- Respirators can be obtained through the UNC Storeroom. All respirators stocked at the Storeroom are NIOSH-certified and are to be used in compliance with the conditions of certification. Half face air purifying respirators and disposable filtering facepiece air purifying respirators are available for purchase at the University Old General Storeroom. The University Old General Storeroom contact number is 919-962-6767.
- Tight-fitting air purifying respirators shall not be worn when conditions prevent a good face seal. Such conditions include, but are not limited to, growth of a beard, sideburns, any piece of clothing that projects under the facepiece (such as bandannas or ball-caps), or temple pieces on glasses. When employees are required to use tight-fitting air purifying respirators and have facial hair that interferes with seal of the respirator, such as a beard or goatee, the employee shall use a Powered Air Purifying Respirator equipped with a loose-fitting hood. This is the only acceptable respirator to be used under these circumstances.
Respirators for Immediately Dangerous to Life and Health (IDLH) Atmospheres
All oxygen-deficient atmospheres, less than 19.5% oxygen, are considered IDLH. The following respirators are to be used in IDLH atmospheres:
- A Self Contained Breathing Apparatus (SCBA) used in the pressure-demand mode, certified by NIOSH for a minimum service life of thirty minutes
- A combination full facepiece pressure demand supplied-air respirator (SAR) with auxiliary self-contained air supply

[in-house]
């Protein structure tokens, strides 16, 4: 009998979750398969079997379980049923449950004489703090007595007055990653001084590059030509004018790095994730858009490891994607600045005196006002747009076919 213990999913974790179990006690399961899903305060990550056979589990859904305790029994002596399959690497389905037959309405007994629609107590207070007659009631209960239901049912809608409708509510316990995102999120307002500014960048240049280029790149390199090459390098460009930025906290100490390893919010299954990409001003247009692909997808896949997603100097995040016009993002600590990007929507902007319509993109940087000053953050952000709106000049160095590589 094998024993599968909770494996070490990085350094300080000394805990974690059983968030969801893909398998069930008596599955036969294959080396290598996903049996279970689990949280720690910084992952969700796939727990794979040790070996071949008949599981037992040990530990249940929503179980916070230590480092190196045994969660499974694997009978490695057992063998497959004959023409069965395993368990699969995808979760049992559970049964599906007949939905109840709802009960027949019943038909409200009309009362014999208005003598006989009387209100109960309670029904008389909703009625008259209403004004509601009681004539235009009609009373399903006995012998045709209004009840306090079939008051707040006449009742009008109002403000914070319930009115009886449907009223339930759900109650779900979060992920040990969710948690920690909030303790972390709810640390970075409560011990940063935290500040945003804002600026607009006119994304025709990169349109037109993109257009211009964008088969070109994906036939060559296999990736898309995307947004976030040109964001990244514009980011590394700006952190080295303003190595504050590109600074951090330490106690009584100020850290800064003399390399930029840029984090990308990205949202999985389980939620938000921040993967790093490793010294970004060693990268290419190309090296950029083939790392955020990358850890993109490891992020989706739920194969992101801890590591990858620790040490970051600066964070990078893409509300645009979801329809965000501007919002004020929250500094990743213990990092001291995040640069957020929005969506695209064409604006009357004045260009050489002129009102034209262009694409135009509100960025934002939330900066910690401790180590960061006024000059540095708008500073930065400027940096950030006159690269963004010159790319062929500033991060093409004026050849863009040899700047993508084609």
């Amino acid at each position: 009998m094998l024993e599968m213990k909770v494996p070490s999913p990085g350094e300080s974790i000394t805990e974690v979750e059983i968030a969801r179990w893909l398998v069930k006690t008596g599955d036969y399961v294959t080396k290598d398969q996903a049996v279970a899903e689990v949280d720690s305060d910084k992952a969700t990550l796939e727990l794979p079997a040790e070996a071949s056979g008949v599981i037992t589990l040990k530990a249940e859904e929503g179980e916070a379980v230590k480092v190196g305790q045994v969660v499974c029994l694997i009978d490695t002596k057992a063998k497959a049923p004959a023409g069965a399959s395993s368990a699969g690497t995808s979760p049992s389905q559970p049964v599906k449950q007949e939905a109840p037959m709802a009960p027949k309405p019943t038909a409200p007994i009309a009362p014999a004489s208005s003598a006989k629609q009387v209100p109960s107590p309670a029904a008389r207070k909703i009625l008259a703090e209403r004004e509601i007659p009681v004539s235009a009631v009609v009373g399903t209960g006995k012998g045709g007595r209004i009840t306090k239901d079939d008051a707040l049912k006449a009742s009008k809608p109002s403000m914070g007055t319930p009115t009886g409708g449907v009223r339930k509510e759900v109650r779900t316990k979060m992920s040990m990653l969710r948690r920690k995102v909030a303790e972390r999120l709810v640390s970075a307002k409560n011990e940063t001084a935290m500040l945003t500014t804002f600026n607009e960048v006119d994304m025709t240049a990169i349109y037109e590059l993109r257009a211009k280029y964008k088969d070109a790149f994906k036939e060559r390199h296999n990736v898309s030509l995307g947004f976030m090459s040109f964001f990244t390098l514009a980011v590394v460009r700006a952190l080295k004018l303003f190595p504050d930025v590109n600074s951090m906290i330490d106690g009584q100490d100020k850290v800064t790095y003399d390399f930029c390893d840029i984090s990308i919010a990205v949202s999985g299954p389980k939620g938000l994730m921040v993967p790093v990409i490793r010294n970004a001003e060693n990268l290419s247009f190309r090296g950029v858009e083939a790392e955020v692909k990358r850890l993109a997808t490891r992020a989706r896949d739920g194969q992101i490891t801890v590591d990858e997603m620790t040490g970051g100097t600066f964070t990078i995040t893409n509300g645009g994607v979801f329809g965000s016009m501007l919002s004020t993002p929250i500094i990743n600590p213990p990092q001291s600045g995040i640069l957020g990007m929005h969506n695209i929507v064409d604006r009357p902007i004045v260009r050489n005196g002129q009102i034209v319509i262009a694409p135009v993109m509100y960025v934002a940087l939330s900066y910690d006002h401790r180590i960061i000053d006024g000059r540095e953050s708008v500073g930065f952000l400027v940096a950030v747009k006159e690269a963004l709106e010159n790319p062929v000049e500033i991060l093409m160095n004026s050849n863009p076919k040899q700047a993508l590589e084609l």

Respirators provided only for escape from IDLH atmospheres are to be NIOSH-certified for escape from the atmosphere in which they will be used. All employees who will be required to use an SCBA must be trained, tested, and certified prior to use.
UNC-CH employees, except for fire fighters and emergency responders to an unknown concentration of chemical contaminants, are not expected to work in IDLH Atmospheres.
Respirators used for protection against Mycobacterium tuberculosis are specifically addressed in the UNC Tuberculosis Control Plan.
The following information must be provided to the UEOHC before a recommendation is made concerning an employee’s ability to use a respirator:
- The type and weight of the respirator to be used by the employee;
- The duration and frequency of respirator use (including use for rescue and escape);
- The expected physical work effort;
- Additional protective clothing and equipment to be worn; and
- Temperature and humidity extremes that may be encountered.
- Any limitations on respirator use related to the medical condition of the employee, or relating to the workplace conditions in which the respirator will be used, including whether or not the employee is medically able to use the respirator
- The need, if any, for follow-up medical evaluations
- A statement that the UEOHC has provided the employee with a copy of the written recommendation
Additional medical evaluations are provided if:
- An employee reports medical signs or symptoms that are related to the ability to use a respirator
- The UEOHC, supervisor, or the Department of Environment, Health and Safety determines that an employee needs to be reevaluated
- Information from the respiratory protection program, including observations made during fit testing and program evaluation, indicates a need for employee reevaluation
- A change occurs in workplace conditions (e.g., physical work effort, protective clothing, temperature, etc.) that may result in a substantial increase in the physiological burden placed on an employee